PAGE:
This is Part Two of a series on Transportation Myths as presented by transit rock stars Seleta Reynolds, GM of Los Angeles’ Transit Department and Janette Sadik-Khan, the award winning former commissioner of the New York City Department of Transportation. You can watch their whole transit-tastic discussion here.
Myth #2: I am running a tiny little business and what you’re doing is going to kill my business.
These concerns are very real, and when you talk about making changes to roadways, you’re talking about potentially killing a small business’s life blood. You have to take this seriously.
But Reynolds argues that small businesses also have poor judgment about how customers arrive at their business. In L.A. for example, about 85% of the folks who visited businesses on Polk Street came by transit and spent more at the stores over the course of a year. Drivers spent less.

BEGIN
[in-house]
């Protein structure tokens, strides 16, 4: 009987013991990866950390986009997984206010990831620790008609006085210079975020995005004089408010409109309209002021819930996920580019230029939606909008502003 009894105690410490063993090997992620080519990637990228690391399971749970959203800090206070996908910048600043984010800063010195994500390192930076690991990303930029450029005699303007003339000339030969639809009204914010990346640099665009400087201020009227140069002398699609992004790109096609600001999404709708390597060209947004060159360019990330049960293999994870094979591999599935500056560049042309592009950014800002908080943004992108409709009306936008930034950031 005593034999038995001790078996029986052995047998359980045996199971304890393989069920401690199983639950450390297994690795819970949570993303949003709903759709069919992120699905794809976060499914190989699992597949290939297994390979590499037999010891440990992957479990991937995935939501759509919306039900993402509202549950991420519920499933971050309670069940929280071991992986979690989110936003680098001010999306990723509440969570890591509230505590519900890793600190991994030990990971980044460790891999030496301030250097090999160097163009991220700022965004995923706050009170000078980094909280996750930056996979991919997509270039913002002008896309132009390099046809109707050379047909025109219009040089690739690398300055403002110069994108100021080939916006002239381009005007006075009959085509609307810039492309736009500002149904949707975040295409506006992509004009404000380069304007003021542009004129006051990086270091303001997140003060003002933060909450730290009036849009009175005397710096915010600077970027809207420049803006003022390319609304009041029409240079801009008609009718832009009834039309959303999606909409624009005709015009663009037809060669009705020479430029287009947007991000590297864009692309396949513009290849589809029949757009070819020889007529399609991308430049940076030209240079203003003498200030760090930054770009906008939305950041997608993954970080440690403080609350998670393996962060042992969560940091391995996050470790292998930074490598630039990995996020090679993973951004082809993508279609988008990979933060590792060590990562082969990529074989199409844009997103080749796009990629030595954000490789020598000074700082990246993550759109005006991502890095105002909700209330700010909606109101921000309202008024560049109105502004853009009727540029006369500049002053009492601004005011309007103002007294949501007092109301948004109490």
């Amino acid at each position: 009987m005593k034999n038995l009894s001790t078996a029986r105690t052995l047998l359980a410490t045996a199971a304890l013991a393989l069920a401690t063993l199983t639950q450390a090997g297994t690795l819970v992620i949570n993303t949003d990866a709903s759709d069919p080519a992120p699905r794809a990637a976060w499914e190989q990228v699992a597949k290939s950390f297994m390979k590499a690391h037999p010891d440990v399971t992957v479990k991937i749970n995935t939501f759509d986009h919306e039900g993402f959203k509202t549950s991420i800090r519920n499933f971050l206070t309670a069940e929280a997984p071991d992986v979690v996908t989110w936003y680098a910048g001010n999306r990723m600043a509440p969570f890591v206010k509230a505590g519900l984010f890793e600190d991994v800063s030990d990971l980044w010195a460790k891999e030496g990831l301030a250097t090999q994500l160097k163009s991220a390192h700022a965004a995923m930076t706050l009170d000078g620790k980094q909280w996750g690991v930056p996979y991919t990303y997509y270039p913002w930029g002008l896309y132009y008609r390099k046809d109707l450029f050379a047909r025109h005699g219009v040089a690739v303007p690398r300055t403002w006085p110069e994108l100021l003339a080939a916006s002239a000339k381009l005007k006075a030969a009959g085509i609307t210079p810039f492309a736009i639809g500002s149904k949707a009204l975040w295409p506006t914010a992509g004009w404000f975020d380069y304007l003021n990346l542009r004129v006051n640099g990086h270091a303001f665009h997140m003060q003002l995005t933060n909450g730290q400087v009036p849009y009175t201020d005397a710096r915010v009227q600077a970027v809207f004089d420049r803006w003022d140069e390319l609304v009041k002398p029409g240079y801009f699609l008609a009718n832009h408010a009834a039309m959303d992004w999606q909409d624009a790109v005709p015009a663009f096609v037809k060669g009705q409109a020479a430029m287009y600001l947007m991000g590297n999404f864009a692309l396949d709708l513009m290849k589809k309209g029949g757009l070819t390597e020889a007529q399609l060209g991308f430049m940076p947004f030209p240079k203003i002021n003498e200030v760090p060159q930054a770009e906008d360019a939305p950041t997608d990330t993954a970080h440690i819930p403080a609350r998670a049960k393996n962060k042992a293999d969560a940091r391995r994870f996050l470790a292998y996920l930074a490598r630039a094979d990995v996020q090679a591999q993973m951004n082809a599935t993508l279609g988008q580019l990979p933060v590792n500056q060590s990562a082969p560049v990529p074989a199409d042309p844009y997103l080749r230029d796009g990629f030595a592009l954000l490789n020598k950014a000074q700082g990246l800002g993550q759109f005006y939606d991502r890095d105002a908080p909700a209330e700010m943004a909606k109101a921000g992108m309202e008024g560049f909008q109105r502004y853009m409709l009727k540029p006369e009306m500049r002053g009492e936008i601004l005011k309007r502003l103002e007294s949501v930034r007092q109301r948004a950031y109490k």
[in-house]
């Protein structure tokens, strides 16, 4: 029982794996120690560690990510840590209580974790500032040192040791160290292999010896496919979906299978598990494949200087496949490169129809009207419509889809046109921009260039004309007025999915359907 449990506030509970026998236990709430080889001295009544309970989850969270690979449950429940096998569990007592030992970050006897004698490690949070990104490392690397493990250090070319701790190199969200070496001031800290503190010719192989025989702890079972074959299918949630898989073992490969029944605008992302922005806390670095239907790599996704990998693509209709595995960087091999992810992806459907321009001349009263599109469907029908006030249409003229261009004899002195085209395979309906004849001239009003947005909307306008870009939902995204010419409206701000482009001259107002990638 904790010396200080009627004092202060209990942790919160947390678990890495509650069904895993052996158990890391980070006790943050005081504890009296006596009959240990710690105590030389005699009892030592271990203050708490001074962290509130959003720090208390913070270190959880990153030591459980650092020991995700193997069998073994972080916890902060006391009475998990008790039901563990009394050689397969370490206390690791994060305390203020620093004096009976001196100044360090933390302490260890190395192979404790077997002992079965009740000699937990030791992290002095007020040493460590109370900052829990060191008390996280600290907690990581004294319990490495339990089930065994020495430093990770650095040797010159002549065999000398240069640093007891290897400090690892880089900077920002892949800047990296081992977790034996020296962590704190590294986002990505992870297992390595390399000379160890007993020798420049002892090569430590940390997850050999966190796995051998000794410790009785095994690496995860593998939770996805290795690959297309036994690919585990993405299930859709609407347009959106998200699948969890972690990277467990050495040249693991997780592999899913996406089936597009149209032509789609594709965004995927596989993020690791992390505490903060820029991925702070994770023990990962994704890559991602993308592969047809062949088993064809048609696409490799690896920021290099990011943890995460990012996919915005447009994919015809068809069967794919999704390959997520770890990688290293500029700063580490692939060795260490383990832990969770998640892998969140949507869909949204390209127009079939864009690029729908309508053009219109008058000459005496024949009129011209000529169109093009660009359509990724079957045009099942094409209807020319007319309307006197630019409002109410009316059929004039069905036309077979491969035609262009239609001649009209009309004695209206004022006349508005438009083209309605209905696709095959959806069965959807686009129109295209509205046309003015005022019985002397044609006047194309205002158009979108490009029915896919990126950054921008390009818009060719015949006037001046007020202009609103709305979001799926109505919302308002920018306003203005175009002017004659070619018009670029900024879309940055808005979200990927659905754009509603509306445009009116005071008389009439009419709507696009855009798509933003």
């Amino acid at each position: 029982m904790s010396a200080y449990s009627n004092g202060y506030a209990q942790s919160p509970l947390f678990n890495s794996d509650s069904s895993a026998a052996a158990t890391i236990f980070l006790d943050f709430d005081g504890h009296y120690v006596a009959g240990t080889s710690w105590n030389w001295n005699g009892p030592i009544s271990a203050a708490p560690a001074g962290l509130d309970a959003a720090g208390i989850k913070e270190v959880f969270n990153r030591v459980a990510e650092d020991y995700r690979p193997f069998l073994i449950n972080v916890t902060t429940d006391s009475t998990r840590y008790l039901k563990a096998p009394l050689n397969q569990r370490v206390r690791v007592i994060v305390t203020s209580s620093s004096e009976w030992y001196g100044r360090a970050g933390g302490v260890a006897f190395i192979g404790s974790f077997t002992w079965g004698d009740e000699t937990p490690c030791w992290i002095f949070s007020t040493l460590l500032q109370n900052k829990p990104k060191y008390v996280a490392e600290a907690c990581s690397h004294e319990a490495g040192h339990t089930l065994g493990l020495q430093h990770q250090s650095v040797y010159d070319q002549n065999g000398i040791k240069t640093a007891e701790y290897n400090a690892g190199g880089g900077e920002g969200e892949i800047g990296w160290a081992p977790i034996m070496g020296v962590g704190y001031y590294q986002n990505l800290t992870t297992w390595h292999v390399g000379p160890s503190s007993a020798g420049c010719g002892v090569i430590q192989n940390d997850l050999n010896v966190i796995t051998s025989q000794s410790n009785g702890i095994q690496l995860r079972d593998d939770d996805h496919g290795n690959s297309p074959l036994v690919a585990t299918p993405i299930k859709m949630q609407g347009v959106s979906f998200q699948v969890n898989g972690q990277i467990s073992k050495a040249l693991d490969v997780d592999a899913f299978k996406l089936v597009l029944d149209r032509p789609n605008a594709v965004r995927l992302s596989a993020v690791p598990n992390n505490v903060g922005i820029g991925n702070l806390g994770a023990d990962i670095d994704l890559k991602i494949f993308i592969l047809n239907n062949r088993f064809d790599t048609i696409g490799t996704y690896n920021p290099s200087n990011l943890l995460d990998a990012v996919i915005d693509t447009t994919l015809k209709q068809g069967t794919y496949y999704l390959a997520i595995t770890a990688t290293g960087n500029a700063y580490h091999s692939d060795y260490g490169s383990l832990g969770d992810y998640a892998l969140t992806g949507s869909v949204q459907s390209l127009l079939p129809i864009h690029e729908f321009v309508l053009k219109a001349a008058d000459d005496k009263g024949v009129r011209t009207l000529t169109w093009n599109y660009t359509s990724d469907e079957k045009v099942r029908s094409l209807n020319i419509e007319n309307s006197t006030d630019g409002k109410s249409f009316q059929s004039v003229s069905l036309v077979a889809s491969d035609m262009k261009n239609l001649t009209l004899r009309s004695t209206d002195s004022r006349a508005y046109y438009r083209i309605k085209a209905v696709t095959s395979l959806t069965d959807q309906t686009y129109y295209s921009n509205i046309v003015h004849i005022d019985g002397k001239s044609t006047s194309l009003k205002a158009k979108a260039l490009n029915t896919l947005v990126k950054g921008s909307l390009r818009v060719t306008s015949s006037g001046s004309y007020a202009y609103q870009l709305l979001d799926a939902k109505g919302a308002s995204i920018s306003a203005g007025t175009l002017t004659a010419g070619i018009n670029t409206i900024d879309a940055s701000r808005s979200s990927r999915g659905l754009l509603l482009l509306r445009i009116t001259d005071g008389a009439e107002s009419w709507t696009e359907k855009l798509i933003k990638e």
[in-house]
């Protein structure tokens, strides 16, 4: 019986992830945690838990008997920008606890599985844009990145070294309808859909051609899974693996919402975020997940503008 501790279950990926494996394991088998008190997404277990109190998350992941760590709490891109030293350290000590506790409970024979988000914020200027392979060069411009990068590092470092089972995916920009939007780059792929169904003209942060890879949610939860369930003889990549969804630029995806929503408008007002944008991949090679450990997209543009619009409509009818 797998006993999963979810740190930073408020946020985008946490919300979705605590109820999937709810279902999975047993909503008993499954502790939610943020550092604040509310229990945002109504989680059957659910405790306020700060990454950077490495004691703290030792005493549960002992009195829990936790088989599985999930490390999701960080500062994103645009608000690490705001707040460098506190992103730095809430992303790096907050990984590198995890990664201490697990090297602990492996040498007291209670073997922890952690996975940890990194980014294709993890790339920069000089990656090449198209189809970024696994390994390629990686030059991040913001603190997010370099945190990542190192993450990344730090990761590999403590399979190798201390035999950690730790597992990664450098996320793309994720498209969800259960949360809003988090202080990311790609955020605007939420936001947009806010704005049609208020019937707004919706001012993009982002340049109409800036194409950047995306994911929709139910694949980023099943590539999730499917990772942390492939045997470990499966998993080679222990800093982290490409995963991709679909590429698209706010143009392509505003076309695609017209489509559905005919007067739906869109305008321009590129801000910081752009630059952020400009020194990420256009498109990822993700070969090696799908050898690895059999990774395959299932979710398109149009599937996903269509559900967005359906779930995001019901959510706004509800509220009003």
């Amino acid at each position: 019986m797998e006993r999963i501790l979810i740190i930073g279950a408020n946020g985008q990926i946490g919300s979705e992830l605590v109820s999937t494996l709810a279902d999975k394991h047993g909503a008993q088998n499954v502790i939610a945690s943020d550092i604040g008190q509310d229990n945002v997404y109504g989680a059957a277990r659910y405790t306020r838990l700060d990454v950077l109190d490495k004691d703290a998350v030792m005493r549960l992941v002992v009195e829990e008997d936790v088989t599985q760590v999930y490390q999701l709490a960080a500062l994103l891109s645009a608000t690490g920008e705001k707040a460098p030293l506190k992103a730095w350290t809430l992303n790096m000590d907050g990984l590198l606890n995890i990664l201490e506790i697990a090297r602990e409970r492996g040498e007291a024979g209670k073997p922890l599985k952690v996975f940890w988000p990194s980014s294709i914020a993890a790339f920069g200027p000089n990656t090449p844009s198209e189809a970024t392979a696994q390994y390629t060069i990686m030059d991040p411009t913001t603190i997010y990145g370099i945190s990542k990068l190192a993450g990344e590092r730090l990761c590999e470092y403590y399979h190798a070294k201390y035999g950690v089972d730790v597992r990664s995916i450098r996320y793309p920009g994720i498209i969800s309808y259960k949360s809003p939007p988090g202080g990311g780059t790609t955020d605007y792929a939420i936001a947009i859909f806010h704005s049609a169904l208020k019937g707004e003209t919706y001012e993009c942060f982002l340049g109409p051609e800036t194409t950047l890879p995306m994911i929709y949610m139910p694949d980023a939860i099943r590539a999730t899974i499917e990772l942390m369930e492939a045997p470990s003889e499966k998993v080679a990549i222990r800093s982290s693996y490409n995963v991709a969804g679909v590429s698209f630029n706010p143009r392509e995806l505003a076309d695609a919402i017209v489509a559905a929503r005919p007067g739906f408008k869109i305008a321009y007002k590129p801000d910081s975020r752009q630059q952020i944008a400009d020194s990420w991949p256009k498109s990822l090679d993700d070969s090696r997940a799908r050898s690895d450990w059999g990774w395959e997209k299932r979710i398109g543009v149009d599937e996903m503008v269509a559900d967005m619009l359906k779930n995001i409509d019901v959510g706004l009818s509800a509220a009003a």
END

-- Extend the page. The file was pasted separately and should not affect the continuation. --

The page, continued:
An analysis of sales tax receipts in seven out of the eight commercial corridors in Los Angeles where major projects (plazas, bike lanes, etc.) took place showed that after projects were completed, sales tax receipts were higher than the year before and higher than peers in other neighborhoods. It was especially true for bars and restaurants. The improvements, it turns out, attract people and encourage them to linger longer.
Cars don’t pick up a sandwich for lunch. Cars are lousy customers. There’s a huge body of evidence that proves pedestrians spend more than drivers. Transit riders spend more than drivers. Better streets are better for business. And it’s true around the world. London, Australian, New Zealand, Montreal, Portland, Seatlle, New York, Los Angeles…